Robert Michael Pyle isn’t exactly a hidden treasure. It’s just that he lives alone in a farmhouse high on a fern-covered hill above the Gray’s River covered bridge in Wahkiakum County in Southwest Washington and spends a great deal of time pursuing his art.
Of course, we are talking about a noted author. Though his writing and outreach covers much of the country, he is not nearly as visible as a Tom Wolfe or Tom Robbins or any one of a dozen other noted American writers whose books sell to movie producers. Bob’s Walt Whitman persona edges him into poet laureate status but doesn’t offer a rich and famous profile.
Let it be noted that “Sky Time in Gray’s River” is Pyle’s brilliant testimonial to a Walden Pond life-style and rural notoriety. Stand aside, Mr. Thoreau, Robert Michael Pyle is writing.
The art of writing
Art never comes easily. Long hours haunt a writer. That’s not a bad thing; it’s simply reality. Not so distant in our Anglo-Saxon past, four monks might spend two years transcribing religious knowledge into a single book. On the edges of their lustrous gilt script, they complained of back pain, tedium and fatigue. The monks worked dawn to dusk. Perhaps, we have it easy — or easier.
But Robert Michael Pyle is ours, the admired and beloved butterfly monk, writer and poet of the Columbia-Pacific.
The draw of the river
I stopped in after an appointment in Longview, Washington — please get in line with the other graybeards with bad joints. I chose the road less traveled. That’s the Ocean Beach Highway that snakes along the Columbia River and into the Deep River and Naselle Valleys, an evergreen paradise that still retains a green sway on beauty after a century and a half of clear-cut logging. Other than Duffy’s Irish Pub (charming, original, clearly rural), eateries are rare here. But the natural beauty of this county lured Pyle, or as I call him, Bob, to his pioneer home. A Yale graduate with a Ph.D. in Butterflies (he is a lepidopterist from the Yale School of Forestry and Environmental Studies), he fell for the Grays River Valley on his first visit, ignoring his field assistant’s insistence that they return to Portland and get a big city meal. Instead, Pyle turned onto the old covered bridge and looked up the hill. The painted white Victorian was love at first sight.
Pyle knows what he likes. He fell headfirst for his late wife, Thea, as did most everybody who had the good luck to fall under her trance. Weaver and printmaker, she lured those in the rural valley with her intelligence, talent and natural beauty. Thea passed away from cancer six years ago and is missed by one and all.
A quick hello
On this winter day, the house and library were cluttered. “Rearranging,” Pyle declared. “Fifty years of collecting and writing books.” At least, two dozen are his own. His latest book was a novel, and he has a book of Columbia River poems and pictures coming out soon with the noted Cathlamet photographer, Judy Vandermatenn.
His fourth book, “Wintergreen,” swept most of us away with the same force as Gray’s River during freshet. Of course the timber companies roared their disapproval. Bob soldiered on.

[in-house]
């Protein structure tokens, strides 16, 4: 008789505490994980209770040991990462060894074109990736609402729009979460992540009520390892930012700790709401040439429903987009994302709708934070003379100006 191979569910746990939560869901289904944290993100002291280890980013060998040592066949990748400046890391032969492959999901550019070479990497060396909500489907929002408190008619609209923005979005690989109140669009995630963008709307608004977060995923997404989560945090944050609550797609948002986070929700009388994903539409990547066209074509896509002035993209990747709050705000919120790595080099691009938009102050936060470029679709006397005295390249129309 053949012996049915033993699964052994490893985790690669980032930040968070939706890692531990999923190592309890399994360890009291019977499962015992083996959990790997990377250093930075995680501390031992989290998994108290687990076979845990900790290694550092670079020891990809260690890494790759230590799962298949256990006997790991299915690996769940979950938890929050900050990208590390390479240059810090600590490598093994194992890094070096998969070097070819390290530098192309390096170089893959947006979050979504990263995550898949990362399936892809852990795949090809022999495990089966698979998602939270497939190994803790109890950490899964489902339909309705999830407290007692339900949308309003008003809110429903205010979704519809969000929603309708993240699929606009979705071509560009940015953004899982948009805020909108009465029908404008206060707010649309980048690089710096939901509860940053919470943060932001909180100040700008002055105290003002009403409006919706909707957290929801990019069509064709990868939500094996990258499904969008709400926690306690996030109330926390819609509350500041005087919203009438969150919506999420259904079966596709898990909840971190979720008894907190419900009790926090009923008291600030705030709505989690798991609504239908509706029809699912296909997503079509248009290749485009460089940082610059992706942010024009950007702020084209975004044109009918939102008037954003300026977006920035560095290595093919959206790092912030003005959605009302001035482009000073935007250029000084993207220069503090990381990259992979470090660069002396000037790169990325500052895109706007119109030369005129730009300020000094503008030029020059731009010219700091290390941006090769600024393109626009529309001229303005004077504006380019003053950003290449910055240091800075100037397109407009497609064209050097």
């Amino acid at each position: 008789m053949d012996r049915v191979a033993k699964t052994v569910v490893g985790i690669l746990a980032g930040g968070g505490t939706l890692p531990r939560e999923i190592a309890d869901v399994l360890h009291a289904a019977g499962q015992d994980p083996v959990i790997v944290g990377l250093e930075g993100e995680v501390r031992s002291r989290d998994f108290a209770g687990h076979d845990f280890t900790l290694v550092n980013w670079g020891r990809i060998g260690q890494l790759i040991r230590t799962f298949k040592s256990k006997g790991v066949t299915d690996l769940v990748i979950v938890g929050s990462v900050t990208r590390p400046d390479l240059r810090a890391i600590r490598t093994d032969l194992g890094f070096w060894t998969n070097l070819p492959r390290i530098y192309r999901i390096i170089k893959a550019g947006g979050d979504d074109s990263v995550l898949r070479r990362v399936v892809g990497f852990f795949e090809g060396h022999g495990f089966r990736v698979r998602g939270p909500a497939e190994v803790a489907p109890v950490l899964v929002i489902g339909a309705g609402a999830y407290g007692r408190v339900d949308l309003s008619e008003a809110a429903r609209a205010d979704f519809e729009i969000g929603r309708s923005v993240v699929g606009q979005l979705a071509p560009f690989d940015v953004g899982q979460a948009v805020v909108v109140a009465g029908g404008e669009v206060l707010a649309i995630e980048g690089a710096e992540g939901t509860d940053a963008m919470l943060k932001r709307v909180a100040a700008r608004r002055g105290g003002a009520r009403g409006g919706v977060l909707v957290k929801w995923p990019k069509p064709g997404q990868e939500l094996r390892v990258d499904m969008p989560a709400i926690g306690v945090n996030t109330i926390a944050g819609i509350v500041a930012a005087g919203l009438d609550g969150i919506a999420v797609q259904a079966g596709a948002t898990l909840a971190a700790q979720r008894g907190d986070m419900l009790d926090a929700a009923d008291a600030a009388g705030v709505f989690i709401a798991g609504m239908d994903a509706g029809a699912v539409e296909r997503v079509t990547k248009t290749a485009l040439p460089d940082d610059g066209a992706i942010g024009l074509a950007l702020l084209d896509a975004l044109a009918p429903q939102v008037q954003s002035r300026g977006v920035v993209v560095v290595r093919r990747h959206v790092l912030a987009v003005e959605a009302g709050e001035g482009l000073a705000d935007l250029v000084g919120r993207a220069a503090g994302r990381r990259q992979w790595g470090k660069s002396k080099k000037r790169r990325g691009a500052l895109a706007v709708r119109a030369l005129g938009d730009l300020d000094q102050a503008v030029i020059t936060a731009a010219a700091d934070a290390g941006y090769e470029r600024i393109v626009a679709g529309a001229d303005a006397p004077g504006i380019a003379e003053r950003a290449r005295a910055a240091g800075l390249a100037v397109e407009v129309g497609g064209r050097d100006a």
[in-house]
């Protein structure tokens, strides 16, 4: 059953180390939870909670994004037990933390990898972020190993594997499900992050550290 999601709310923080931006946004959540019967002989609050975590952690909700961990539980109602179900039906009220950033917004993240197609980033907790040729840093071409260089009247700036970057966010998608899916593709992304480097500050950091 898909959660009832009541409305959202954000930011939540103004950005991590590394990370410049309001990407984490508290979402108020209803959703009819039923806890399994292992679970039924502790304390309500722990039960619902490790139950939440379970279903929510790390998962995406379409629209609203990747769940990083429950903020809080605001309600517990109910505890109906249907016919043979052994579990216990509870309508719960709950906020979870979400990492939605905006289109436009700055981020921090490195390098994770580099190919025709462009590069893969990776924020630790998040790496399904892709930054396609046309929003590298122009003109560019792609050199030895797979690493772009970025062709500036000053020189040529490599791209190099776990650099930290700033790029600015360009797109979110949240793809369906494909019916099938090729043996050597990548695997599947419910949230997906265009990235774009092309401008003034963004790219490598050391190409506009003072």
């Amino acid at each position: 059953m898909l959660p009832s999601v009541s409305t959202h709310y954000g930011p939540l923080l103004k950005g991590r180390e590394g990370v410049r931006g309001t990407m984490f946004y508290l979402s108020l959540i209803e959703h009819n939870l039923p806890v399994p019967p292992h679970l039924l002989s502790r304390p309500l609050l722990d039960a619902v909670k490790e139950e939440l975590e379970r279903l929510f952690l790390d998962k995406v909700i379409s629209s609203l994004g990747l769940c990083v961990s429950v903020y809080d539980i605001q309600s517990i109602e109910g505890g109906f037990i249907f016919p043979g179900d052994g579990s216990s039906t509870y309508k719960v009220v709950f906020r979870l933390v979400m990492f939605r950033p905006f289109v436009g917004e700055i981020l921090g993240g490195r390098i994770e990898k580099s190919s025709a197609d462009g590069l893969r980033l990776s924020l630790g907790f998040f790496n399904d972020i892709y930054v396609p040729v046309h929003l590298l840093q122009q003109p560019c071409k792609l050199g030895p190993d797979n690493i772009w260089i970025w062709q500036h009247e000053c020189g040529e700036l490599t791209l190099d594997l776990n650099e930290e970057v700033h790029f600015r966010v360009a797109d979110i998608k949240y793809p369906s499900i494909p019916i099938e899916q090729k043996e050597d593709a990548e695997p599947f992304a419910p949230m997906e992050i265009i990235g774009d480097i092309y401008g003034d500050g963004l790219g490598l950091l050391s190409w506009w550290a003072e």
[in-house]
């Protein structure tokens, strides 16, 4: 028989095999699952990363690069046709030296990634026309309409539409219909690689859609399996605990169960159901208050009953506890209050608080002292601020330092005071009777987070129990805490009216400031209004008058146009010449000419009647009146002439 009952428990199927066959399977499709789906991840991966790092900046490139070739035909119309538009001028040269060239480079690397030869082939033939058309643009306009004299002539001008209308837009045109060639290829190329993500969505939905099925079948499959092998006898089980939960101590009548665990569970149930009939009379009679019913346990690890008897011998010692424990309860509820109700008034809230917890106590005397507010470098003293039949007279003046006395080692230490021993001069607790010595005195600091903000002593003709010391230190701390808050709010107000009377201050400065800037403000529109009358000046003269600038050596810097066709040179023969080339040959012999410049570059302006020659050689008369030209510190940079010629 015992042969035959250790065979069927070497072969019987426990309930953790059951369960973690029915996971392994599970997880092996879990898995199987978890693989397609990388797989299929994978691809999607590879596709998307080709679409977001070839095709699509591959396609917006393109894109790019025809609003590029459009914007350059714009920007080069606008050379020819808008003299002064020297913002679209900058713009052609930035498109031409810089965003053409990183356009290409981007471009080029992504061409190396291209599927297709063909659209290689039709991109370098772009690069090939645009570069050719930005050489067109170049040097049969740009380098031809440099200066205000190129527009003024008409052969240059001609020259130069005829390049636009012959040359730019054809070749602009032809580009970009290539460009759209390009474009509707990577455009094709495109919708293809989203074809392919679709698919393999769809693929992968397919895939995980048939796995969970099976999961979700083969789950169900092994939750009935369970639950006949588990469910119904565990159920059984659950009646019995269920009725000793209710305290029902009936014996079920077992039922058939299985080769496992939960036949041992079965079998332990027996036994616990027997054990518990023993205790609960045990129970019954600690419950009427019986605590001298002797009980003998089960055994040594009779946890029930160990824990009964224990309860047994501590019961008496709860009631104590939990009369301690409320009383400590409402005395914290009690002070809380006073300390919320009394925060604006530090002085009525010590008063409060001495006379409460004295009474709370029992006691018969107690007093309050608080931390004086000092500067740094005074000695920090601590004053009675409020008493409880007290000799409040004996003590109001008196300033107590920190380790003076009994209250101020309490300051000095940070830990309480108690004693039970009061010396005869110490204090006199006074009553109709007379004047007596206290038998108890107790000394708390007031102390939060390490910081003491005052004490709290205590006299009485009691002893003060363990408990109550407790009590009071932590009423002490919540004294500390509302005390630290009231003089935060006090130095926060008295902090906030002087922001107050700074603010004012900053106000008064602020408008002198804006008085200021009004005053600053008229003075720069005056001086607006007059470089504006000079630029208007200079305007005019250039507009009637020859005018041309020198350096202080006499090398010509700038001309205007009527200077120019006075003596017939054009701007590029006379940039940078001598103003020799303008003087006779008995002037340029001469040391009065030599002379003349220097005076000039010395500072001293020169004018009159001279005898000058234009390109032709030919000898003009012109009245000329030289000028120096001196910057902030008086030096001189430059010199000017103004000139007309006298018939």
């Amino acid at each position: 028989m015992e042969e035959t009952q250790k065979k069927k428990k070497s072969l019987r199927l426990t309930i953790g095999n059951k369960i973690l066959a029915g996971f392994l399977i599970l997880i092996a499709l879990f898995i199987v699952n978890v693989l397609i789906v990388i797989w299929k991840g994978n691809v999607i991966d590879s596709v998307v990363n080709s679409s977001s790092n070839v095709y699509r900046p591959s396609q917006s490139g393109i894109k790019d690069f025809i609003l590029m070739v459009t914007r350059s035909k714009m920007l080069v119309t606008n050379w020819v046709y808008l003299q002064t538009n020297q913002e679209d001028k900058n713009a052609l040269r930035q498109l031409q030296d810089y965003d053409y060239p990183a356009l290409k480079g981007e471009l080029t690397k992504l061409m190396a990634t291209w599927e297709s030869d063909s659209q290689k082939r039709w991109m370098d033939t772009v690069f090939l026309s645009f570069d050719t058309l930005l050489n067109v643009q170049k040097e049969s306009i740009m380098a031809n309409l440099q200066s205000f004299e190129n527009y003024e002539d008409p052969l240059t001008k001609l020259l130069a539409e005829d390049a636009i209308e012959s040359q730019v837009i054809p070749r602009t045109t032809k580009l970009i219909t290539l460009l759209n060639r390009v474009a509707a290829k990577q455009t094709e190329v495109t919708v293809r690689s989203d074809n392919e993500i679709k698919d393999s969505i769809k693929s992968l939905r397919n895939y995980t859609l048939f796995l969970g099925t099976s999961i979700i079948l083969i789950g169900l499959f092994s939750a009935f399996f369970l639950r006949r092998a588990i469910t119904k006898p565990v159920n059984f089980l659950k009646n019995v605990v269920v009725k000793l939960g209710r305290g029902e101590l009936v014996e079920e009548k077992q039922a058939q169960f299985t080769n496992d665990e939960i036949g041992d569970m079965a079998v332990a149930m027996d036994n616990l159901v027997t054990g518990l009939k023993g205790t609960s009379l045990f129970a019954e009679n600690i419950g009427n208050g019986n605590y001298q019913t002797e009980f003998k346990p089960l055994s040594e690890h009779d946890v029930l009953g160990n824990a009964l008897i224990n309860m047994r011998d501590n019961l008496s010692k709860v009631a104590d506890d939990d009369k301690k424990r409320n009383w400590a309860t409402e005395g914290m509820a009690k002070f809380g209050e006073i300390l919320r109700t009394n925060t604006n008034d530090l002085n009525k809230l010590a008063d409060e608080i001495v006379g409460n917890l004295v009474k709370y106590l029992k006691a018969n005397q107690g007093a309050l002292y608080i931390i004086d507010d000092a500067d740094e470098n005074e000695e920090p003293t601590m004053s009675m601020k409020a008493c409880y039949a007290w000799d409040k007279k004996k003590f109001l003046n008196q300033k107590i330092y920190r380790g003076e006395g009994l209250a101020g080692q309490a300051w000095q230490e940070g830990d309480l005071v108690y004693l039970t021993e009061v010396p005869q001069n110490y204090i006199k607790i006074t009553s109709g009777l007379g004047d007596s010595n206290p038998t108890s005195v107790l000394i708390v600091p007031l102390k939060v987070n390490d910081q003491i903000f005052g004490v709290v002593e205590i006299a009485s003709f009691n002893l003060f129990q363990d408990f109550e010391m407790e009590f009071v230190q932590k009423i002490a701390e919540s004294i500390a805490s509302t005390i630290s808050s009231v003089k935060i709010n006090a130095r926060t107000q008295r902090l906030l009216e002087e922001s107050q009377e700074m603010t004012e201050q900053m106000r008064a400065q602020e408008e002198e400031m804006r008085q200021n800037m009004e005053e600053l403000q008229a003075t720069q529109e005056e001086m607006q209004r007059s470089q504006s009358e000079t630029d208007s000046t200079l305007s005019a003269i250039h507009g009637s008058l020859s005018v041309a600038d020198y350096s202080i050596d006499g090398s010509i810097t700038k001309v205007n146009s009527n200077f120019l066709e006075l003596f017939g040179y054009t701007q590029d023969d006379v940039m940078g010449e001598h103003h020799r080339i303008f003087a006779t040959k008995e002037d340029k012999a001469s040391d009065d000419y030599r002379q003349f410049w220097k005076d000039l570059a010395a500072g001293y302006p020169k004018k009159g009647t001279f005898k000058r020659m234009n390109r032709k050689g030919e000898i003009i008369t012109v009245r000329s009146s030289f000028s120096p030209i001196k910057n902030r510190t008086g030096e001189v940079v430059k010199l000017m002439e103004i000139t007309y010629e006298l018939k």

A half-dozen butterfly books, the latest being the Butterflies of the Pacific Northwest, show his passion of the elusive winged Lepidoptera.
Where Big Foot Walks
One might call him a pantheist. Hard for a scientist to proclaim a definitive explanation of a force (our universe) that expands at extraordinary speed every second, every day, every year and light year at mind-boggling speeds. Pyle finds spiritualism in the green lush forests that he has helped protect for most of his adult life, a life which also seems to pass at staggering speed. He and I had to chuckle at the multitude of our aches and pains.
Undaunted, he was writing today. That is when he wasn’t shuffling books. Or before I interrupted his dedicated routine. There’s also a phone call from the director of a movie being made from one of his books, “Where Bigfoot Walks” from the director of a new Big Foot movie. Does Pyle believe or doesn’t he? That is the question. Lucky us. We follow his popular missive, “Where Bigfoot Walks,” and his career the same way the Grays snakes out its passage through cow fields that unfold lime green and lustrous in the sway of a summer day.
I wanted to know if the current political war was altering his affable personality. Best, he said, to surge ahead. “Best to ignore what can’t be ignored.” He wasn’t happy with him. But there is always new inspiration, and outreach of the written word remains his mantra.
Pyle’s aware of the friction of years on the human body, but you can’t keep a good man down. He writes, he inspires and he participates. His art is diverse. He just released a CD with his Grays River buddy and famous musician, Krist Novoselic in a musical-poetry collaboration, “Butterfly Launches from Spar Pole.” The trio features Krist’s songs and guitars, Bob’s lyrics, and Ray Prestegard’s back-up strings.
And Pyle reads poetry regularly in Astoria venues, often with his good friend and fellow poet, Florence Sage, as fine a voice as any artist who ever launched a poem.
But the river runs on as Pyle drinks his green tea and forges a new path for new words and his feast of creative ideas. Aren’t we the lucky ones?
Move on river, move on.